Sunday, December 7, 2008

Remington Nylon 66





Remington started making the .22 caliber Nylon 66 rifle in the year 1959 and ended production in 1987 after selling just over 1 million of them. It is a true American classic firearm and now enjoys a cult following among some collectors. Remington knew how to romanticize the gun; some advertisements in the periodicals of the time pictured a parka clad young man with a Nylon 66 in hand, tending to a trapline in the snowy dead of winter. The message was that you were not a true outdoorsman unless you owned a Nylon 66. The rifle was light in weight, durable, reliable, accurate, affordable, and downright cool looking. A young impressionable gunslinger could ask for nothing more.

I learned to shoot with my Dad’s guns but my first personally owned rifle was a .22
Remington Nylon 66. I still have it tucked away in the gun safe, it is one rifle I doubt I will voluntarily ever part with. It holds fourteen rounds in the tubular magazine and one in the chamber for a total capacity of fifteen. That trusty old rifle dispatched many troublesome raccoons, groundhogs, and opossums for me back in the old days. It was a companion on many woodland hikes, and a decent enough squirrel gun when adorned with a scope. When using a .22 to dispatch any critter, especially something as large as a raccoon, a head shot is the best shot. It was my experience that, when using a .22, a single body shot to a raccoon rarely provided instant gratification; they are tough varmints, their vitals are small, and raccoons can be quite aggressive when hurt or cornered.

I bought my first house when I was 20 years old, a roomy, drafty old relic in need of more repairs than my meager income, limited carpentry skills, and deep-seated laziness could keep up with over the many years that we lived there. The house was at the edge of large woodland and near a swamp, so invasive creatures were a common problem. On one memorable night, two female raccoons got into the attic at the same time and proceeded to engage in a horrific donnybrook over nesting rights. There is nothing more demonic than the sound of two large raccoons screaming, snarling, and thumping around as they try their natural best to defend turf, especially when the brawl is taking place on the attic side of the thin drywall ceiling just above your head. As I stood beneath them, rifle in hand, pondering just what exactly my next move was going to be, the combined weight and gymnastics of the critters provided the answer by breaking through the ceiling. The snarling raccoons were hanging onto each other with their fangs all the while they were holding onto the edge of the broken ceiling with their paws, both unwilling to give up the fight and both trying not to fall from the attic to the floor below. Rather than wait for the fight to continue at my feet, it was in my best interest to deal with the raccoons while they were still overhead, so I opened fire with the Remington. After four quick shots, two to each critter, they both scrambled over the edge of the broken ceiling back into the attic. Following a brief eerie silence there was the sound of blood running from the attic to the floor where I was standing, then the howling battle resumed. I caught a glimpse of one of the raccoons through the hole in the ceiling and hit it with one more shot, which finally broke up the fight. That raccoon scurried out of the attic, jumped to the ground outside of the house, and from the rear window I watched it disappear into the darkness; I found its carcass in the woods the following day. It took a few more days of adventure to extricate the remaining wounded raccoon from the attic. Ah, yes, those were the good old days; on the other hand, maybe not so good.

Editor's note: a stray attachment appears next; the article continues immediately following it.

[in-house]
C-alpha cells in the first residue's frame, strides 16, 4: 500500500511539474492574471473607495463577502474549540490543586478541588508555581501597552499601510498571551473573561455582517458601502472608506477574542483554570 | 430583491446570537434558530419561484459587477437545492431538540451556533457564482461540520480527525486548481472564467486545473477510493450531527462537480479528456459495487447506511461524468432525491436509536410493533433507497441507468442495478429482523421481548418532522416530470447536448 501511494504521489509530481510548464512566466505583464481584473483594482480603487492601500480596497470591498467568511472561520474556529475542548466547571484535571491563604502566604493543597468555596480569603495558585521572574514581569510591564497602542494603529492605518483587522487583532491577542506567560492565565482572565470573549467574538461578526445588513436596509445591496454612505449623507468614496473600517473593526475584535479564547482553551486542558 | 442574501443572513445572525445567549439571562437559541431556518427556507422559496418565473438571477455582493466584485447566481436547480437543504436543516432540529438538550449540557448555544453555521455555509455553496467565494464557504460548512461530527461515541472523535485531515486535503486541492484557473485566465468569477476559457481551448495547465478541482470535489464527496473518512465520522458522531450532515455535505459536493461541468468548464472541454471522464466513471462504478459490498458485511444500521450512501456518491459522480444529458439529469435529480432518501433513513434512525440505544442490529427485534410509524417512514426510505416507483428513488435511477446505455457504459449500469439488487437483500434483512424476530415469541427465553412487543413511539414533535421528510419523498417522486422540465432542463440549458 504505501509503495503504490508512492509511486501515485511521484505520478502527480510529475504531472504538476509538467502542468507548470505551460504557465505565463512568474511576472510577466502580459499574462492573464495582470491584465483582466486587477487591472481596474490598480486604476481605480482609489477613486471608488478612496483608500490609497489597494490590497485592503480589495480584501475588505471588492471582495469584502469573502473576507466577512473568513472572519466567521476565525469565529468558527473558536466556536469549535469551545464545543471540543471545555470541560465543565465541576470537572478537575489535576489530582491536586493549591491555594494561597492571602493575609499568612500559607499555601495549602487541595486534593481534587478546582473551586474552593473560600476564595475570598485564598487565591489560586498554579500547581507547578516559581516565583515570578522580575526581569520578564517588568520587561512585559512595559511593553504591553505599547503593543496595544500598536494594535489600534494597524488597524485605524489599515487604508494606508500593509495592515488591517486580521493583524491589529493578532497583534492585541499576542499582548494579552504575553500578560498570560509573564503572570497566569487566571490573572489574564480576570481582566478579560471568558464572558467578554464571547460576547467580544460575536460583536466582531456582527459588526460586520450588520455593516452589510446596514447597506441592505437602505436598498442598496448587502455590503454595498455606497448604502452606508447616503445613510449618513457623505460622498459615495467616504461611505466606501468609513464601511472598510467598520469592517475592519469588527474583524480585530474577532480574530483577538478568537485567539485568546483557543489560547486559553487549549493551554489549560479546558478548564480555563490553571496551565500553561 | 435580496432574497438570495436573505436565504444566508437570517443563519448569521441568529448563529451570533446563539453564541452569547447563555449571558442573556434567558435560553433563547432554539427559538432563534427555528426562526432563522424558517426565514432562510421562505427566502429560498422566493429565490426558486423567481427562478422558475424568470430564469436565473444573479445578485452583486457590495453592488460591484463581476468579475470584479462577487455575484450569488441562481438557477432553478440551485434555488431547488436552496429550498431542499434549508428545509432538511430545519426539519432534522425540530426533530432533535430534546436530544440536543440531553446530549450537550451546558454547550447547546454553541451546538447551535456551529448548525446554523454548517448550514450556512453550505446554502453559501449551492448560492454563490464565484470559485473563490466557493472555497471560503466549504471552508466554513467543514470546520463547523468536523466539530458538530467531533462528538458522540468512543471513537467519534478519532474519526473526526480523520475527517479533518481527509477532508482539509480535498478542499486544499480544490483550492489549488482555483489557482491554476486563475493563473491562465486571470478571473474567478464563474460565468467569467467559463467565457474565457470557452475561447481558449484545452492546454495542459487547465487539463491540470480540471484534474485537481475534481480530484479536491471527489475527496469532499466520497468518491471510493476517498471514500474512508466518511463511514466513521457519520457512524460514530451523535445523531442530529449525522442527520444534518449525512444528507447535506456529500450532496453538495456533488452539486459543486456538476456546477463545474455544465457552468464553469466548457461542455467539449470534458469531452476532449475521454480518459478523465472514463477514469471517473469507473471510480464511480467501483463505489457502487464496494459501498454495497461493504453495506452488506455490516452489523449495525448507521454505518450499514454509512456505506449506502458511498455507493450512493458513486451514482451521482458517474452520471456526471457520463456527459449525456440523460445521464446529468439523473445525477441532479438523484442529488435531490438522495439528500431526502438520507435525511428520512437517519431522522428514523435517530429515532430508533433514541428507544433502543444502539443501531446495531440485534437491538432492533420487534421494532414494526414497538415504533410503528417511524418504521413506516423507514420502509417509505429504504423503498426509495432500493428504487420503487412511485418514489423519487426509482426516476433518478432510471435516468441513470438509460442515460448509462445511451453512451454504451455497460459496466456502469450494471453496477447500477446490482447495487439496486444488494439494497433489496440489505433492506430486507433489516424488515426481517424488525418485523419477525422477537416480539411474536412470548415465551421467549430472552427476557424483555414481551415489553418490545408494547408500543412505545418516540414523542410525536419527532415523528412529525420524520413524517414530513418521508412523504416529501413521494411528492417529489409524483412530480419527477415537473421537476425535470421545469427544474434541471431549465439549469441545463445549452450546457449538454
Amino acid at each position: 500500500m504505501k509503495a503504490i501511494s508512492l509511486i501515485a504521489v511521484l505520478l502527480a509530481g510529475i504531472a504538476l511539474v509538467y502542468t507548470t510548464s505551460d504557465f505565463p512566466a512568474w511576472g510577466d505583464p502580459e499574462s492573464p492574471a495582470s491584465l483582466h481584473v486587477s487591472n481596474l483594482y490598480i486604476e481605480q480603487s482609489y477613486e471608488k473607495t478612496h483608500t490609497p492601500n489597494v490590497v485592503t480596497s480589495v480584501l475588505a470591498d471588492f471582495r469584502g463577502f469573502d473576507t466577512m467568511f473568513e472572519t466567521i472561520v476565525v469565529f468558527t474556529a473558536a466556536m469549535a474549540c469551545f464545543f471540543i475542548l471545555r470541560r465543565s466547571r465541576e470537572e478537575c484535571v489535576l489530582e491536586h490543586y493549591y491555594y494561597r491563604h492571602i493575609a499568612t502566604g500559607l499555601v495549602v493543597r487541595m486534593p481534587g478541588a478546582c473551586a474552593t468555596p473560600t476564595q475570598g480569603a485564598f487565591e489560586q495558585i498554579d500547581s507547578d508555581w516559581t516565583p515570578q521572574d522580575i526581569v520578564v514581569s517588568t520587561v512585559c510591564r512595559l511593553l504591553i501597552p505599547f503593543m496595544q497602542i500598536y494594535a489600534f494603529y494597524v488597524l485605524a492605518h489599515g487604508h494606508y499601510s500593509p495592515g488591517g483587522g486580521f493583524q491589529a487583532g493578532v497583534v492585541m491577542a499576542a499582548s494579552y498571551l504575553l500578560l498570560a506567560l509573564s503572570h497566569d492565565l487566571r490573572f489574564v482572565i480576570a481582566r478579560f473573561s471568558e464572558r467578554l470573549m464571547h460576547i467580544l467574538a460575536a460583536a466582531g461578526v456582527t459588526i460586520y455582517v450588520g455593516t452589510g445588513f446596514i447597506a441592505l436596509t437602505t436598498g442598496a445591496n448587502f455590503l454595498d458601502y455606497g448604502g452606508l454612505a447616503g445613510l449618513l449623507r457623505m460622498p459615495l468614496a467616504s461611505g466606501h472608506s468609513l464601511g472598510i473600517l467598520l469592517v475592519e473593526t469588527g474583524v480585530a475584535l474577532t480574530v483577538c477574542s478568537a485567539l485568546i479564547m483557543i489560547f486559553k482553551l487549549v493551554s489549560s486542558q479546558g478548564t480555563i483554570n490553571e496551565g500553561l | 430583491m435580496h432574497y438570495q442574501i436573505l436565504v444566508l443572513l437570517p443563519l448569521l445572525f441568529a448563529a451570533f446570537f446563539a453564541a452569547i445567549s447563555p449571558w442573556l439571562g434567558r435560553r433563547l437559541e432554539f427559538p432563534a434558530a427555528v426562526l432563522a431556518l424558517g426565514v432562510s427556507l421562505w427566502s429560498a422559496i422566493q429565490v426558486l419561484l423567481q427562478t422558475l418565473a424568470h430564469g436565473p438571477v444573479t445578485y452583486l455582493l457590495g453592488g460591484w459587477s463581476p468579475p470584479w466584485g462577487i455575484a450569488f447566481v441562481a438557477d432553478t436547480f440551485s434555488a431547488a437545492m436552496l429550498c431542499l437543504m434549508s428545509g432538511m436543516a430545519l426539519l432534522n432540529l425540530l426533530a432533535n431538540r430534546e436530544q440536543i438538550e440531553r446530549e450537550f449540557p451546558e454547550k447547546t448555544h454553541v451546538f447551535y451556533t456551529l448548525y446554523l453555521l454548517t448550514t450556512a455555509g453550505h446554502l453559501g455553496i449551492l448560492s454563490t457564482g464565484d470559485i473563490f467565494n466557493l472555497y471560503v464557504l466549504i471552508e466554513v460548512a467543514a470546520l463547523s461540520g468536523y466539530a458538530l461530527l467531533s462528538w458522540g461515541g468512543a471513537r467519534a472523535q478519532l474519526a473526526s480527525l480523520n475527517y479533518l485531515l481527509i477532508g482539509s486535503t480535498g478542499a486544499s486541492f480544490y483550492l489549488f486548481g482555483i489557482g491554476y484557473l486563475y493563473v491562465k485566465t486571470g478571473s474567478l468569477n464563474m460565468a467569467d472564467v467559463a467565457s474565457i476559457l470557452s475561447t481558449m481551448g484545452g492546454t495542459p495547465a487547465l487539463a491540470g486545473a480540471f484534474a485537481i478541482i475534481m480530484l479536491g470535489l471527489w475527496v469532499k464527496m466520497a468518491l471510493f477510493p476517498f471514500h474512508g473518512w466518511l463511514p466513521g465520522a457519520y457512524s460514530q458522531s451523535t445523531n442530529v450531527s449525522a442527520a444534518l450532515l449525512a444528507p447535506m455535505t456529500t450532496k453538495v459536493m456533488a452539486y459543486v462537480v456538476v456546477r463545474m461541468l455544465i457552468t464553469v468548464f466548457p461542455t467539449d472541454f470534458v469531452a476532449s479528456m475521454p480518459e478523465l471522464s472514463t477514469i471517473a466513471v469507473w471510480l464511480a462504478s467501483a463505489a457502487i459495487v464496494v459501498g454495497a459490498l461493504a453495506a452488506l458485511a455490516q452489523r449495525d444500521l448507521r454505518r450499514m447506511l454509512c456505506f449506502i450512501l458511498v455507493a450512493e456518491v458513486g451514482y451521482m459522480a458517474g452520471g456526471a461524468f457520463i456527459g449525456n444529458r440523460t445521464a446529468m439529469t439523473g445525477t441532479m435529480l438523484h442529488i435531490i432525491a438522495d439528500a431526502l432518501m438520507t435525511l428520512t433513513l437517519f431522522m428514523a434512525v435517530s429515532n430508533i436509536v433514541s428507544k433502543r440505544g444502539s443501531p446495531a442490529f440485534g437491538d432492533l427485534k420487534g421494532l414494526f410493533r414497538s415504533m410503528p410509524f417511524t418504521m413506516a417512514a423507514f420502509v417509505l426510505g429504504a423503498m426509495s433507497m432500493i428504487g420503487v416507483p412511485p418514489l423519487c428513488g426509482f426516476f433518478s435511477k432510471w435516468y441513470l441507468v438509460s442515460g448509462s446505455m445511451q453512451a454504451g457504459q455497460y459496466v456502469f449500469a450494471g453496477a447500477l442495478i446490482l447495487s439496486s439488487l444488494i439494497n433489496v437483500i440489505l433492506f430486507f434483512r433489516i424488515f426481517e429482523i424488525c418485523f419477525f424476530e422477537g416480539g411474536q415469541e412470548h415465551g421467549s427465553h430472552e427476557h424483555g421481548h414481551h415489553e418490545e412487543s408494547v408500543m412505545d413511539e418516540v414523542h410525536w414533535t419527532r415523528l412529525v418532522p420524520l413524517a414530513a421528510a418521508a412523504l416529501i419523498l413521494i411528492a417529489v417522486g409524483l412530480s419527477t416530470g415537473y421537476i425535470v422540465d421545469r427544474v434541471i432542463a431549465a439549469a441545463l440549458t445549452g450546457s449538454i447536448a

Click here for a Chuck Hawks article on the Remington Nylon Rifles.

I picked up another Nylon 66 in like-new condition about a dozen years ago. You can’t have too many copies of a good old gun.



5 comments:

Ed Harris said...

My Nylon 66 has probably shot over 200,000 rounds since I bought it new in 1965. It has never been cleaned. Still works just fine. Alaska bush pilot once offered me $1000 for it, wouldn't sell. If you want to go up and fish take your extra Nylon 66 with you and it will almost pay the cost of the plane ticket.

James A. Zachary Jr. said...

You have more miles on yours than I have on mine. I did strip mine for cleaning once; even with my lack of talent I was able to put it back together. It wasn't very dirty even after years of shooting. Amazing little rifles ...

Thanks again for stopping in.

Zack

Anonymous said...

The BEST .22 rifle ever made. Period!!! It is a real shame Remington does not produce them to this day.

Michael said...

I have two of them ,thought i knew how to dissassemble an clean,but they never worked again.I know the problem is in the ribbed side bar on the recoiling sliding rejecter mechanism. There is a paticular sequence it has to be put back together.Thats where I got lost.Any help out there......

James A. Zachary Jr. said...

Hey there, Michael.

Cut and paste the following into your browser. It is a link to a reassembly video.

http://www.youtube.com/watch?v=agYjCQT5rwc

Good luck!